As expected, the cigar industry is asking the court for an injunction against the U.S. Food & Drug Administration’s (FDA) deeming regulations of cigars.
In a motion filed with the U.S. District Court as part of the ongoing lawsuit against FDA, three cigar trade groups—the Cigar Association of America (CAA), Cigar Rights of America (CRA) and the International Premium Cigar & Pipe Retailers Association (IPCPR)—requested summary judgement and an injunction on the warning label plan and FDA’s ability to collect user fees.
The filing largely centers on four pillars.
First, the groups argue that the warning labels, particularly the warning plan that would require manufacturers and retailers to submit plans for ads and their associated warning labels 12-months in advance, are unconstitutional.
“The agency failed to make the findings required by the (Tobacco Control Act) to justify imposition of warning requirements, imposed the new warning requirements without accounting for the efficacy of existing label regimes, and insisted on a warning scheme that imposes greater burdens on cigar and pipe tobacco than cigarettes, despite the fact that the agency recognizes that cigarettes carry a greater public health risk,” argues the motion.
The second area is in regards to user fees, which are fees paid by cigar makers to help fund FDA’s regulation of tobacco products. The fees, which will total $672 million for FY2018, are paid for by six product categories: cigarettes, roll-your-own, snuff, chewing tobacco, cigars and pipe tobacco.
Cigar makers will be responsible for about $66.4 million of that for FY2018, which is expected to be less than 5 cents per cigar.
In the motion, the groups argue that FDA’s decision not to regulate e-cigarettes violates the equal protection component of the fifth amendment. W
hen FDA announced the deeming regulations last year, the agency said it did not believe it could impose user fees on e-cigarettes because the category was not listed in the Tobacco Control Act’s outline of user fees. That will likely change in 2020 when the law needs to be renewed and a new user fee schedule is set.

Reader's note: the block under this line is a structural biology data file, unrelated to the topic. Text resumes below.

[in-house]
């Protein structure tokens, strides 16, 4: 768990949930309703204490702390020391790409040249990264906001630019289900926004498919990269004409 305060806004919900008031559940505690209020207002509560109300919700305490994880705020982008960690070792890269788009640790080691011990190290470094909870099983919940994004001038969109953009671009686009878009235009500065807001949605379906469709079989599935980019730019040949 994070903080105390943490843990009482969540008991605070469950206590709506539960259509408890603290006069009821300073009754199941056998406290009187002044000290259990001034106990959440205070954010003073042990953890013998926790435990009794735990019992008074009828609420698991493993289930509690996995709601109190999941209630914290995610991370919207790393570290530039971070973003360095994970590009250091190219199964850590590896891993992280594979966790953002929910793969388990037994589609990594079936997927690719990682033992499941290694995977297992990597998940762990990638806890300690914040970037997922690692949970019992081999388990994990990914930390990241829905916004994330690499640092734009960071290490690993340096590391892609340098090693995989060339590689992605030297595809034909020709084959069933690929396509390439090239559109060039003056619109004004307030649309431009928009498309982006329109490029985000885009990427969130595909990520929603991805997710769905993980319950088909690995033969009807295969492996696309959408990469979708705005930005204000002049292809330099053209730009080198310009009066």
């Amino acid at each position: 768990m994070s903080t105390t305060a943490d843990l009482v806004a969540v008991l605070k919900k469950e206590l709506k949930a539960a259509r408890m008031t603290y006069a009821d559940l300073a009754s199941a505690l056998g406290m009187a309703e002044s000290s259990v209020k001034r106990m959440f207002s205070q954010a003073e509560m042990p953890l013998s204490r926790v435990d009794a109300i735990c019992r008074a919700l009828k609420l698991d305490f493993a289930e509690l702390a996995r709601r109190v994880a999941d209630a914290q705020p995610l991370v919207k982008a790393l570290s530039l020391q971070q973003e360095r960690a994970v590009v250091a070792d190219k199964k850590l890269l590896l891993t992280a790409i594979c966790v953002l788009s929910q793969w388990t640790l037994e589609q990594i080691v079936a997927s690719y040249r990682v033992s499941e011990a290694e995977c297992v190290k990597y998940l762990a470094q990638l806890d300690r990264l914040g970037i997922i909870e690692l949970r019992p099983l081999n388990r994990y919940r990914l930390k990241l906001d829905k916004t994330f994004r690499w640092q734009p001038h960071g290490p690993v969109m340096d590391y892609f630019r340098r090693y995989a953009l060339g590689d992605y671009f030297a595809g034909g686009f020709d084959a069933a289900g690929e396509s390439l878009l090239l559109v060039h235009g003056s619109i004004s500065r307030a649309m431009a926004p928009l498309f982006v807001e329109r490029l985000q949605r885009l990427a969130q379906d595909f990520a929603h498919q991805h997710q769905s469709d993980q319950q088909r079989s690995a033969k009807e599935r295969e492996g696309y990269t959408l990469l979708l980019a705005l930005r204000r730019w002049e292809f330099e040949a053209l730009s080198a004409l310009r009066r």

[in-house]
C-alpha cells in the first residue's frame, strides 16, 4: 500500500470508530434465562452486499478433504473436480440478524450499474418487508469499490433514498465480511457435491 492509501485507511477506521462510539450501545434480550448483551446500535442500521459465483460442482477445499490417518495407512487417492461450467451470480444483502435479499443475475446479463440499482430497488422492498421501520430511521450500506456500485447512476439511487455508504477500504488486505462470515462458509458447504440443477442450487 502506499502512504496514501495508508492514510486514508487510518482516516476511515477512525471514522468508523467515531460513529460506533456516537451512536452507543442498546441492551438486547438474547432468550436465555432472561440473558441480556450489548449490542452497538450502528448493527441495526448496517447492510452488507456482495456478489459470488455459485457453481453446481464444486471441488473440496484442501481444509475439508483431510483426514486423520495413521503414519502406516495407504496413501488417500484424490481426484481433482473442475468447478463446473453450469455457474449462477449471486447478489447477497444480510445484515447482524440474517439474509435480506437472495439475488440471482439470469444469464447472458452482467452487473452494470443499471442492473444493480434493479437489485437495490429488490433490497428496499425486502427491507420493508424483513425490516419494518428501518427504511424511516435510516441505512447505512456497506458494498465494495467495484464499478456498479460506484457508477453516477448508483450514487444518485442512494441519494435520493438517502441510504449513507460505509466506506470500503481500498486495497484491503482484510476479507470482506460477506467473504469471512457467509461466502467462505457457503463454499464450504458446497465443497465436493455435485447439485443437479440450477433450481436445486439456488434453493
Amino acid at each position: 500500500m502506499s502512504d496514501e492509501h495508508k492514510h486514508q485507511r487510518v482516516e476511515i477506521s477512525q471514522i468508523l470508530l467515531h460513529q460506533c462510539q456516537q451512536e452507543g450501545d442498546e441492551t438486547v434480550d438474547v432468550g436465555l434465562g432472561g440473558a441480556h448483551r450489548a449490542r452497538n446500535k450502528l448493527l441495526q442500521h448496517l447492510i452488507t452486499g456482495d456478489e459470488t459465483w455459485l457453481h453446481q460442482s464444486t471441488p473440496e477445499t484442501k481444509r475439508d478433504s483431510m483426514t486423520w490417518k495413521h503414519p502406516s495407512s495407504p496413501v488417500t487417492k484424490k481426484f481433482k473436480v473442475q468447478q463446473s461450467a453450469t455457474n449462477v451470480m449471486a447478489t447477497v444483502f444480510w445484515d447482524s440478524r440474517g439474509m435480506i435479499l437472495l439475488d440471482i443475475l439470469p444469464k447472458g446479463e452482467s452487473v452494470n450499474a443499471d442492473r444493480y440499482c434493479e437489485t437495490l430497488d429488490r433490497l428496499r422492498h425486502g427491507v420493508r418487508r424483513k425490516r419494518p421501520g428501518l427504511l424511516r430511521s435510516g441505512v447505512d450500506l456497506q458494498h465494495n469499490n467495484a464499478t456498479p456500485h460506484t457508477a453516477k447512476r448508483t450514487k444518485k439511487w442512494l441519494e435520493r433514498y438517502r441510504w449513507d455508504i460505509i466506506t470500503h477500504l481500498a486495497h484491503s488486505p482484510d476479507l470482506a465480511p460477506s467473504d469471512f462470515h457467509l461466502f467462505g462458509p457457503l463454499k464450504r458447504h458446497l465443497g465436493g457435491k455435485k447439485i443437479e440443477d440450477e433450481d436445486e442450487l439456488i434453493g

It should be noted that up until this past year, cigars and pipes did not pay user fees—because they were not being regulated—meaning that the other four categories were responsible for paying the user fees for the two categories.
Pipes are actually two of the four parts of the motion. The groups argue the Tobacco Control Act wrongly classifies retailers who blend pipe tobacco as “tobacco product manufacturers.” This means that any tobacconist that mixes their own pipe tobacco are subject to manufacturer regulations largely designed for businesses who primarily make tobacco products. Furthermore, the groups argue that pipes should not be considered a “component” under the deeming regulations.
The groups ask the court to grant partial summary judgement and:
- Vacate and set aside the:
- Warning labels
- Classification of retailers who blend pipe tobacco as manufacturers
- FDA’s definition of “component or part” to include pipes
- Vacate and set aside the user fee
- Declare the deeming rule violates the first amendment
- Enter a permeant injunction on the warning label requirement
- Enter a permeant injunction from implementing or enforcing the other challenged aspects of the deeming rule
- Enter a permeant injunction against the user fees
- Award plaintiffs their attorneys fees
There is also the possibility the court decides to grant a temporary restraining order, which would temporarily bar FDA from enforcing some parts of the deeming rule until a further ruling. Before that happens, FDA will need to respond in court.
On Sept. 19, Amit P. Mehta issued the following schedule:
- Oct. 3 — Plaintiffs” motion for summary judgement
- Oct. 10 — Briefs of any amici granted leaf to file in support of plaintiffs
- Oct. 24 — Defendants’ opposition and cross-motion for summary judgement
- Oct. 31 — Briefs of any amici granted leave to file support of defendants
- Nov. 7 — Plaintiff’s reply and opposition
- Nov. 21 — Defendants’ reply
- Dec. 1 — Plaintiffs appendix of excerpts of the administrative record
- Dec. 14 — Oral arguments on the motion(s)